National Geographic : 1978 Jan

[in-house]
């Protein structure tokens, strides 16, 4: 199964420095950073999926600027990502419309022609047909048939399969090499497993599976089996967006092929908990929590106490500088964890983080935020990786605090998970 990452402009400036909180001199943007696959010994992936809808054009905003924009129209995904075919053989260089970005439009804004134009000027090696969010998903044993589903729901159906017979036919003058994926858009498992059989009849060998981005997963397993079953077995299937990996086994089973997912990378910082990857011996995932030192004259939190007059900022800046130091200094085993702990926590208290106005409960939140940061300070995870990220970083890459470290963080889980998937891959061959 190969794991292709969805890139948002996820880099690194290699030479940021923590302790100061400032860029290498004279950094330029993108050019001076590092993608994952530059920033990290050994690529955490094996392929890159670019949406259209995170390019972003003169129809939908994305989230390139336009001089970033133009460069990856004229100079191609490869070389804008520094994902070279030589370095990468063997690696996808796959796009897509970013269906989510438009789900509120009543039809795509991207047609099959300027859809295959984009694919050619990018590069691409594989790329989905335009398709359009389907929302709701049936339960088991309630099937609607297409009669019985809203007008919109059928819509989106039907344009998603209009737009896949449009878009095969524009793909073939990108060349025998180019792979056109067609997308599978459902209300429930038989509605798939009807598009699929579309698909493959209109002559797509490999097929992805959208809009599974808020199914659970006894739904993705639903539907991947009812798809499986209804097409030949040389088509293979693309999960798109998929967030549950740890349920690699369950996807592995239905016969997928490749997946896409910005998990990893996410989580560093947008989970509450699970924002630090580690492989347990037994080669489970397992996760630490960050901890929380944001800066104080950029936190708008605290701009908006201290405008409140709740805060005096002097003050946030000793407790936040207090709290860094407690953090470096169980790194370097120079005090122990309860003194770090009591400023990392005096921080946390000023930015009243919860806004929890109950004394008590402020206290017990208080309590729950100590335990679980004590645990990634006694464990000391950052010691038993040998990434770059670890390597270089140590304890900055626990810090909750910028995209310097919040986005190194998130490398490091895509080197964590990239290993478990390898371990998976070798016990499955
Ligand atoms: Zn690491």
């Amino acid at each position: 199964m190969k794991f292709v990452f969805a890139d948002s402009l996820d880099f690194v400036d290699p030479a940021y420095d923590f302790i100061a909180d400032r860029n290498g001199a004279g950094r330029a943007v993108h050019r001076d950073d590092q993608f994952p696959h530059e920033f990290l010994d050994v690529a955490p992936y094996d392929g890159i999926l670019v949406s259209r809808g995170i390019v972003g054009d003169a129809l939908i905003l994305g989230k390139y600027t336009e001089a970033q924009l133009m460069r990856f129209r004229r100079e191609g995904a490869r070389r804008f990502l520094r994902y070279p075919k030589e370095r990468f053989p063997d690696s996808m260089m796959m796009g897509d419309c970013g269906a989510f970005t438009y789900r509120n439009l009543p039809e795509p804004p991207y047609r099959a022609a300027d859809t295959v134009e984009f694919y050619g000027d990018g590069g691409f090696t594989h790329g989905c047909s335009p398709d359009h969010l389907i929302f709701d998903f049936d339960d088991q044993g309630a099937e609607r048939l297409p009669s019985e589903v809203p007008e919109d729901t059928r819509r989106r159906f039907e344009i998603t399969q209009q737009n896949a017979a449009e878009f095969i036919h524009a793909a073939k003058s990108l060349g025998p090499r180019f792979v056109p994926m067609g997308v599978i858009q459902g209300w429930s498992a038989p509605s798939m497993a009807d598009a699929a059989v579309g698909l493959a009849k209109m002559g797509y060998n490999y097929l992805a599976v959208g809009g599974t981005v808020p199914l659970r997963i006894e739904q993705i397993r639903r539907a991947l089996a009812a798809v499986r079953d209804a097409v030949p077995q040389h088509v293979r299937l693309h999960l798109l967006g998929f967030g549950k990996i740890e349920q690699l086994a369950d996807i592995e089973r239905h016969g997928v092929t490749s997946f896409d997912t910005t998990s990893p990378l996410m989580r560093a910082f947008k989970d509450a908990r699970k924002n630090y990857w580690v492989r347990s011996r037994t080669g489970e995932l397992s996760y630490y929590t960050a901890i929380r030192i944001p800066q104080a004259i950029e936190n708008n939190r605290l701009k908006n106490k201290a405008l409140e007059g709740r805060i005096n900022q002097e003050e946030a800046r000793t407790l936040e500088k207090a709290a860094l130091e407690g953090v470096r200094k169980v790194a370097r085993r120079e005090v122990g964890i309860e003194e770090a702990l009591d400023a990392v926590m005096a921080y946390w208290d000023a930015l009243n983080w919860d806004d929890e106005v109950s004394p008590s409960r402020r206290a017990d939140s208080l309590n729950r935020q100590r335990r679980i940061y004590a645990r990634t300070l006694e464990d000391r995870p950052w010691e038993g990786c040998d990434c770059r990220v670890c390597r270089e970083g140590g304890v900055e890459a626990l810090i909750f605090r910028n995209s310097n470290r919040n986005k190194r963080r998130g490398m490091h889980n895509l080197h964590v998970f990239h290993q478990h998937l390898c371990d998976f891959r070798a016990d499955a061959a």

Planning tomorrow's news today, the editorial board of Pravda(Truth) gathers for a morning meeting beneath a portrait of Karl Marx (left). The six-page daily, official voice of the party, claims a nation wide circulation of 11 million. It empha sizes ideology and economic achieve ments in front-page editorials and articles often prepared days in advance; crime and other "sensational" matters are sel dom reported. However, Pravda and some of Moscow's thirty other papers often print general complaints from read ers about inefficient bureaucracy and poor-quality goods and services. Reading posted for free perusal (above) includes Komsomol Pravda, a livelier "Truth" published by the Young Communist League, and Soviet Sport.